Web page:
I’ve been a Sony shooter for about three years now, and if you know a Sony shooter, you’ve probably never seen another brand in their hands. So, I had their latest full-frame offering, the a7 IV. This camera is a beast and is all I could ask for when bouncing between photos and video. Photo-wise, I had a full-frame, 33mp sensor, allowing me to shoot 6fps of uncompressed RAW images, which was great because I could hold down the shutter and capture every stroke of the paddle moving past me. I had the a7 IV recording at 4k, 60 frames per second on the video end. There are very few situations where I would choose to shoot anything below 4K resolution, and shooting in 60fps allows me to slow down in post to capture the moments I want to. I was also shooting on Slog-3, and if you don’t know what log is, I suggest checking out this article. Basically, it allows for a better dynamic range by desaturating the image and bringing back the color to rec.709, the universal standard color space for monitors, in post-production. If you’re interested in learning more about color spaces, here’s a full introduction. The Sony 16-35mm F/4 has been my go-to lens inside a housing. The lens goes from a wide 16mm to a mid-range 35mm, so I can punch in or out and get the composition I want. That’s it. Good lens. Highly recommend.
Now for the rig setup, I was shooting with the Ikelite 200DL housing with a single DS230 strobe mounted to the top with two arms, forming a triangle shape. I chose to only use one strobe over two (like most underwater shooters) because I wanted to conserve weight, and I’m not very concerned with having any dynamic or creative lighting in this situation. I just wanted to be able to light Matt and get him separated from the background. Plus, flash photography seems to be rare in surf shots, so I thought it would add a unique touch. The DS230, paired with an Ikelite DL2 DS Link TTL Converter, kept up perfectly in burst mode. My experience with shooting flash is pretty limited, so it was welcoming and frankly fascinating that the TTL perfectly exposed each shot with no effort. Literally, plug and play.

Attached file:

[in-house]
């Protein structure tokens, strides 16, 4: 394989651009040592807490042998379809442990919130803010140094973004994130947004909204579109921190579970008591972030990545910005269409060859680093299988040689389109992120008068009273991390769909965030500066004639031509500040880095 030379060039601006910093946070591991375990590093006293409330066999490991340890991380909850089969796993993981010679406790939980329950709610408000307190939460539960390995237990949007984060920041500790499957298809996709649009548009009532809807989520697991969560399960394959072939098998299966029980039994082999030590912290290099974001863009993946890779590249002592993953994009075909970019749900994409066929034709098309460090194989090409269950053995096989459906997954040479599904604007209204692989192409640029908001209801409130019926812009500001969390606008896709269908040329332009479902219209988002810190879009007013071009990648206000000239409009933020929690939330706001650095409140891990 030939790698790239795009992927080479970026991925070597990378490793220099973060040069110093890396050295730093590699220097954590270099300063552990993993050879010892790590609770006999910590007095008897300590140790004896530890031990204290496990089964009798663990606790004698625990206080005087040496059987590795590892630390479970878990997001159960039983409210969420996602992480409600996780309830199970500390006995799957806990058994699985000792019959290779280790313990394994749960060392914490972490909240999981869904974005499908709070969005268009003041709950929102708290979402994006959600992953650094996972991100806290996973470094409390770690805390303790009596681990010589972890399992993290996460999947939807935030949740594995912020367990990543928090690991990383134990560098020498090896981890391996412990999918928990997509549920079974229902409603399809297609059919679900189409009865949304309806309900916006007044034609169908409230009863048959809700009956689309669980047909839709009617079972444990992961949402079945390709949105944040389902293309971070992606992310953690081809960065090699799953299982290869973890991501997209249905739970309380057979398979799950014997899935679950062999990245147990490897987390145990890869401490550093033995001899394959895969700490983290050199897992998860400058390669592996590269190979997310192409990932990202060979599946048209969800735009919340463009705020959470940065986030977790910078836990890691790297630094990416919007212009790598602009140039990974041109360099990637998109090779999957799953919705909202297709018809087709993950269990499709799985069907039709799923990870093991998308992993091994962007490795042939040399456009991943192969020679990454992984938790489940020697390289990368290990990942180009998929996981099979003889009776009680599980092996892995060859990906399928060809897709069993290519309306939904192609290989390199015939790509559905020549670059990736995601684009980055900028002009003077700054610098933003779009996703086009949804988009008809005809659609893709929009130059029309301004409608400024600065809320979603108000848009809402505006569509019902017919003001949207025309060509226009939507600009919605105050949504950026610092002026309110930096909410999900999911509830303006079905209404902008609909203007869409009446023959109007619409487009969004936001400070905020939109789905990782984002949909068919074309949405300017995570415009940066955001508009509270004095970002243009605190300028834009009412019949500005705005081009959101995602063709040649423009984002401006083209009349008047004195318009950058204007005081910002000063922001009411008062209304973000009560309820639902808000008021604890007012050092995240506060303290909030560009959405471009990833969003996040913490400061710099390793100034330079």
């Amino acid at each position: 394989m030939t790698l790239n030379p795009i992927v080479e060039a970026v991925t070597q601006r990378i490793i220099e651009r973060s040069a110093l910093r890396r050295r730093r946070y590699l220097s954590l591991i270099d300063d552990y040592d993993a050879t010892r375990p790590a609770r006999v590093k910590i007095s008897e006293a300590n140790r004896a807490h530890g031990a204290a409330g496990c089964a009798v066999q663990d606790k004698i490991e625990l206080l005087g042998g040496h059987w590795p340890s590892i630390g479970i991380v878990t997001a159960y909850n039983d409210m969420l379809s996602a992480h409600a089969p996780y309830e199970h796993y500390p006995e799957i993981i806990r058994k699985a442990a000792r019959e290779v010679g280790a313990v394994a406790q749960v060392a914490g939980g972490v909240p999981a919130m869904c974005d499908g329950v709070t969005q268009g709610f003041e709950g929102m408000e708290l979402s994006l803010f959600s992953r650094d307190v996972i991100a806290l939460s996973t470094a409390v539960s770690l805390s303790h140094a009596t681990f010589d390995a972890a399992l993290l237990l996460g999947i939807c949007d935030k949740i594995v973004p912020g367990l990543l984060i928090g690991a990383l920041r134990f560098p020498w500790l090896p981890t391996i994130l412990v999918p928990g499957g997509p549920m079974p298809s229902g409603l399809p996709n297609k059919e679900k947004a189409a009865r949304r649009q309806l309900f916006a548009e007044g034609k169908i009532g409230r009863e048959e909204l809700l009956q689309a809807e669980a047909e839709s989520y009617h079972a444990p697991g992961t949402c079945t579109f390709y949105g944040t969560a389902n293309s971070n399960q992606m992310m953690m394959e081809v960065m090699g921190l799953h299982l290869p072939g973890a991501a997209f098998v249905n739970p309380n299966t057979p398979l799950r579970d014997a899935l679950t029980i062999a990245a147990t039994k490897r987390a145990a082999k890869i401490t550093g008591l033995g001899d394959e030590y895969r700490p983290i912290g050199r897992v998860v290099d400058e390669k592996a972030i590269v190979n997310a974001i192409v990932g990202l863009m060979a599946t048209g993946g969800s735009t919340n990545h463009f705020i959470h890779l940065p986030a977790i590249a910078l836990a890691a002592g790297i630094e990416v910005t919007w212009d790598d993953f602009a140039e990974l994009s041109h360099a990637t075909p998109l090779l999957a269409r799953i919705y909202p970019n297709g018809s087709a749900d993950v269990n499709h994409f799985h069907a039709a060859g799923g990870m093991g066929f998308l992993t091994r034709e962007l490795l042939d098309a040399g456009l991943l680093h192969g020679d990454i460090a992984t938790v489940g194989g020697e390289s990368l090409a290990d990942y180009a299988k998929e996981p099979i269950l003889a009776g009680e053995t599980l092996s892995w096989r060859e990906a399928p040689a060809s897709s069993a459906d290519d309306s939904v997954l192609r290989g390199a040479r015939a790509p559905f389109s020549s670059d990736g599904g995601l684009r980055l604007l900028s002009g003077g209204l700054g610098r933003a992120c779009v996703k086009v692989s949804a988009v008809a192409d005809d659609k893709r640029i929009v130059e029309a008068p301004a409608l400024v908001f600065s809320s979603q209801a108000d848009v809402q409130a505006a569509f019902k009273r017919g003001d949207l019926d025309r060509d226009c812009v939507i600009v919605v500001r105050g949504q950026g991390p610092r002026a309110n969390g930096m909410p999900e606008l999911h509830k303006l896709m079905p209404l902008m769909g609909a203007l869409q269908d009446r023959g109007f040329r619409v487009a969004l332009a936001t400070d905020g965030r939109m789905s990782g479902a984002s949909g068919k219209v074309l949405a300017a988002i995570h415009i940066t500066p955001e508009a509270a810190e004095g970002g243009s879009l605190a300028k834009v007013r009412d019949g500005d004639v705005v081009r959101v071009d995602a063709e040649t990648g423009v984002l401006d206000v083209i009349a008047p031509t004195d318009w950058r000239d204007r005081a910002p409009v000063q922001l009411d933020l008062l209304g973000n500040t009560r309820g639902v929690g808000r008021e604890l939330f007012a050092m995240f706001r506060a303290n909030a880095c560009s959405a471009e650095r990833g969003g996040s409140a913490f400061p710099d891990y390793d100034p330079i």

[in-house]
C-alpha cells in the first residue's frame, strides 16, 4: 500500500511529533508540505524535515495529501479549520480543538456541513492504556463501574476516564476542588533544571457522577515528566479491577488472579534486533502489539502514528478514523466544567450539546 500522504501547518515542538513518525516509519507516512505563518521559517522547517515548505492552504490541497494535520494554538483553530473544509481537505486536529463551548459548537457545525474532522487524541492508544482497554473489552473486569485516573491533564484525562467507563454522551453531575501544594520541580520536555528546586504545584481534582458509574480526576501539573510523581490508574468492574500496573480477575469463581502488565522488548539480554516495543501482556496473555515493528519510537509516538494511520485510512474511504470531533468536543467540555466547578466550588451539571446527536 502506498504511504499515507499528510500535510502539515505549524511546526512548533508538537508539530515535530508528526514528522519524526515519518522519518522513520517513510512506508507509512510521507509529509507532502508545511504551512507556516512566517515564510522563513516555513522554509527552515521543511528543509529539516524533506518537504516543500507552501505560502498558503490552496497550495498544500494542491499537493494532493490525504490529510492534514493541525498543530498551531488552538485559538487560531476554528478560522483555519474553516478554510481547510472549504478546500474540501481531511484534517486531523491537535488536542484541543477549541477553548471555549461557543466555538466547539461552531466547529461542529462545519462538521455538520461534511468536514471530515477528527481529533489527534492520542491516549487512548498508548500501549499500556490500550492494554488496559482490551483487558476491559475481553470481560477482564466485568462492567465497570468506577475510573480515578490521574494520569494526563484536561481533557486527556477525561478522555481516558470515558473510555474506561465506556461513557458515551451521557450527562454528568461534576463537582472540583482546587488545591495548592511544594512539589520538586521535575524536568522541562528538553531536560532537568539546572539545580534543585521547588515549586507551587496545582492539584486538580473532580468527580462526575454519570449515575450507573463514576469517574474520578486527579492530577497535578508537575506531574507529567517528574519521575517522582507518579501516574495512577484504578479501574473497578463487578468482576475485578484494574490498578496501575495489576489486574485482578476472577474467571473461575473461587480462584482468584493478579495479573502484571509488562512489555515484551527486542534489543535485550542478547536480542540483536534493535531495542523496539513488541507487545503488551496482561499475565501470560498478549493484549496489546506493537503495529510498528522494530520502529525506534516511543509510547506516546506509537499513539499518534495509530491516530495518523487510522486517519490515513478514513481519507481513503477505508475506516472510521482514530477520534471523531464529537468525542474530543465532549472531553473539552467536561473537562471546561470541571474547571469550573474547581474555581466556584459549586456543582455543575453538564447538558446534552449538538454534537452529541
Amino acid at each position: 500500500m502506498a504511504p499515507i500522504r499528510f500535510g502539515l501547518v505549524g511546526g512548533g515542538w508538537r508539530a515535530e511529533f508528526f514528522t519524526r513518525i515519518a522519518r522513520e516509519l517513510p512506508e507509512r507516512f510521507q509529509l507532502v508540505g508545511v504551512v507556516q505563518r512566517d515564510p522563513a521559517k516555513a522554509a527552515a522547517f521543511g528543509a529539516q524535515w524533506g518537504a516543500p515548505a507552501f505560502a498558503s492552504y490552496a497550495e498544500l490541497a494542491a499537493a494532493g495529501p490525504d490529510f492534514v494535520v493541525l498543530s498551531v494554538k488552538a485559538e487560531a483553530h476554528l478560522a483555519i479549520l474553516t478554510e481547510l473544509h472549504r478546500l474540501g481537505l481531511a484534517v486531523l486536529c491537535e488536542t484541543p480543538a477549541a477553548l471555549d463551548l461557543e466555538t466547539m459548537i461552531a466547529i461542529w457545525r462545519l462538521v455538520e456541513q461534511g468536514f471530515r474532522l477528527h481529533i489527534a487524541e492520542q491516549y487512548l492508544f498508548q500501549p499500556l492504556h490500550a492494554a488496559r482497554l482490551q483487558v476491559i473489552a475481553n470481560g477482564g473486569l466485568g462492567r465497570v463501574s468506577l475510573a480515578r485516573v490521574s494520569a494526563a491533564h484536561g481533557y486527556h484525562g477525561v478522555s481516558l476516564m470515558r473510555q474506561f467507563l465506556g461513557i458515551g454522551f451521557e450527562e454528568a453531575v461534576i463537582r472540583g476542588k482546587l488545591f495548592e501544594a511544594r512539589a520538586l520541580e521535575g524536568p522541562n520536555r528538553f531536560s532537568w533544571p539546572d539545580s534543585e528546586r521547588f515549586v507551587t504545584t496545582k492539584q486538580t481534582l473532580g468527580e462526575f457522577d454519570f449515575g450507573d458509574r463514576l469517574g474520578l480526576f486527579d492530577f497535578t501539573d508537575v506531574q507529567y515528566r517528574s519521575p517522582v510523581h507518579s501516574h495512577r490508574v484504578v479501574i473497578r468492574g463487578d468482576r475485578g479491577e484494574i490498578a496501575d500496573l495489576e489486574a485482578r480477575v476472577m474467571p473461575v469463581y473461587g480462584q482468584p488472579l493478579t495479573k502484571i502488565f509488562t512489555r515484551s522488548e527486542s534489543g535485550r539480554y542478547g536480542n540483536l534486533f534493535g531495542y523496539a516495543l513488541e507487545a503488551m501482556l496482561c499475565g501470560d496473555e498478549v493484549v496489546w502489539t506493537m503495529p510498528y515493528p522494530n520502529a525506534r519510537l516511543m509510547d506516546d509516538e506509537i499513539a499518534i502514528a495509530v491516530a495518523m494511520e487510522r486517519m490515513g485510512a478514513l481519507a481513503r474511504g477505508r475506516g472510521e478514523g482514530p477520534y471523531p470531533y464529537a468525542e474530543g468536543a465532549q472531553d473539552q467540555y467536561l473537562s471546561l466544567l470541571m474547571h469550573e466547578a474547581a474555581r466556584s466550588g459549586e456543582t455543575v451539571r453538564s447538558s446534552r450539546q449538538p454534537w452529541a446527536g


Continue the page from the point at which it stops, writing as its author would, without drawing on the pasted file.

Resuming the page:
Overall, this was a solid introduction to what it’s like to shoot on the lake. I learned a few things about buoyancy with a rig, surfing on the lake, and met another talented creator with a passion for making cool s**t. Sorry, but that’s what it is. This trip reminded me that sometimes it’s not about epic footage or geeking out on gear. Sometimes it should just be about doing what you love - getting out there and telling cool stories - with other people that inspire you to do it more often.
Be on the lookout for more Great Lakes surfing stories from me this winter, and be sure to check my vlog below of the whole shoot.
Logan Wood, Video Editor for Ikelite, has been exploring the world around him and developing his passion for storytelling ever since he picked up a camera in High School. Originally from Indiana, he attributes his yearning for exploration to his early years, living and traveling in Europe. The inspiration he gains from the outdoors has lead him from working as a photographer in the mountains of Yosemite National Park to fully immersing himself in the underwater world of scuba diving. When not in the studio, Logan can be found cruising on his bike, going to concerts, or researching where to go next.